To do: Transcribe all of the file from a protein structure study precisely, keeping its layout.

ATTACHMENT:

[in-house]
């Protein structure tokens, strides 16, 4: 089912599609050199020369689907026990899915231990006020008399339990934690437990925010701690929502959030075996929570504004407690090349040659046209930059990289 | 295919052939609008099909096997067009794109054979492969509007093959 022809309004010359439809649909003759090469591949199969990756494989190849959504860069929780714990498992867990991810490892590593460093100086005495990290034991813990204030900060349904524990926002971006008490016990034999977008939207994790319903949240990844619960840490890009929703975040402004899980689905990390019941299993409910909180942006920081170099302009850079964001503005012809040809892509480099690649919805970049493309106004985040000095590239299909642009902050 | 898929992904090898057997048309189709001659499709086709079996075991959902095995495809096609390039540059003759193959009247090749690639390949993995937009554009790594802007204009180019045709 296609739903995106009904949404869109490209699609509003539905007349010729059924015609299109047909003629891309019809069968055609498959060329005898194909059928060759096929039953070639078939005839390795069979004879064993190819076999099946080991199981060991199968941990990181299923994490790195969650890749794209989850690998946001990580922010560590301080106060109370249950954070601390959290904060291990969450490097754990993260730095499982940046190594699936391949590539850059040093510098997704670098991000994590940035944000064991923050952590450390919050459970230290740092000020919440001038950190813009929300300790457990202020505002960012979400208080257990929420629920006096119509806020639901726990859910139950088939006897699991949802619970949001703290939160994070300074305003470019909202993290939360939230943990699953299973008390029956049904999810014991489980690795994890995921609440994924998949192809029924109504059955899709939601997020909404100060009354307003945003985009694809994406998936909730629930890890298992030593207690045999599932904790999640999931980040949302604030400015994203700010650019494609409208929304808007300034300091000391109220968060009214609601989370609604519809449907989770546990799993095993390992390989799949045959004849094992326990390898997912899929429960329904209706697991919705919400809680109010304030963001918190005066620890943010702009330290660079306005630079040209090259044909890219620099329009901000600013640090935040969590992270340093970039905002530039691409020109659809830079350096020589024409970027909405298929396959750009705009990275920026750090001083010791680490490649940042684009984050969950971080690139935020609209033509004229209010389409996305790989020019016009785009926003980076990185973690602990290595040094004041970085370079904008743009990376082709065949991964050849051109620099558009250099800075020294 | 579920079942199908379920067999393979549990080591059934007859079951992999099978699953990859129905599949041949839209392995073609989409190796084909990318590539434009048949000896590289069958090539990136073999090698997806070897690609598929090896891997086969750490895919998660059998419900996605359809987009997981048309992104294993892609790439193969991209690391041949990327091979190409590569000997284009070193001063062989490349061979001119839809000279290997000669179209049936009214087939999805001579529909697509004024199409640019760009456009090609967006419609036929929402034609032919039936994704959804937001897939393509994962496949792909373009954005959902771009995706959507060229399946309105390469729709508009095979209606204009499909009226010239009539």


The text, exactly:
[in-house]
């Protein structure tokens, strides 16, 4: 089912599609050199020369689907026990899915231990006020008399339990934690437990925010701690929502959030075996929570504004407690090349040659046209930059990289 | 295919052939609008099909096997067009794109054979492969509007093959 022809309004010359439809649909003759090469591949199969990756494989190849959504860069929780714990498992867990991810490892590593460093100086005495990290034991813990204030900060349904524990926002971006008490016990034999977008939207994790319903949240990844619960840490890009929703975040402004899980689905990390019941299993409910909180942006920081170099302009850079964001503005012809040809892509480099690649919805970049493309106004985040000095590239299909642009902050 | 898929992904090898057997048309189709001659499709086709079996075991959902095995495809096609390039540059003759193959009247090749690639390949993995937009554009790594802007204009180019045709 296609739903995106009904949404869109490209699609509003539905007349010729059924015609299109047909003629891309019809069968055609498959060329005898194909059928060759096929039953070639078939005839390795069979004879064993190819076999099946080991199981060991199968941990990181299923994490790195969650890749794209989850690998946001990580922010560590301080106060109370249950954070601390959290904060291990969450490097754990993260730095499982940046190594699936391949590539850059040093510098997704670098991000994590940035944000064991923050952590450390919050459970230290740092000020919440001038950190813009929300300790457990202020505002960012979400208080257990929420629920006096119509806020639901726990859910139950088939006897699991949802619970949001703290939160994070300074305003470019909202993290939360939230943990699953299973008390029956049904999810014991489980690795994890995921609440994924998949192809029924109504059955899709939601997020909404100060009354307003945003985009694809994406998936909730629930890890298992030593207690045999599932904790999640999931980040949302604030400015994203700010650019494609409208929304808007300034300091000391109220968060009214609601989370609604519809449907989770546990799993095993390992390989799949045959004849094992326990390898997912899929429960329904209706697991919705919400809680109010304030963001918190005066620890943010702009330290660079306005630079040209090259044909890219620099329009901000600013640090935040969590992270340093970039905002530039691409020109659809830079350096020589024409970027909405298929396959750009705009990275920026750090001083010791680490490649940042684009984050969950971080690139935020609209033509004229209010389409996305790989020019016009785009926003980076990185973690602990290595040094004041970085370079904008743009990376082709065949991964050849051109620099558009250099800075020294 | 579920079942199908379920067999393979549990080591059934007859079951992999099978699953990859129905599949041949839209392995073609989409190796084909990318590539434009048949000896590289069958090539990136073999090698997806070897690609598929090896891997086969750490895919998660059998419900996605359809987009997981048309992104294993892609790439193969991209690391041949990327091979190409590569000997284009070193001063062989490349061979001119839809000279290997000669179209049936009214087939999805001579529909697509004024199409640019760009456009090609967006419609036929929402034609032919039936994704959804937001897939393509994962496949792909373009954005959902771009995706959507060229399946309105390469729709508009095979209606204009499909009226010239009539």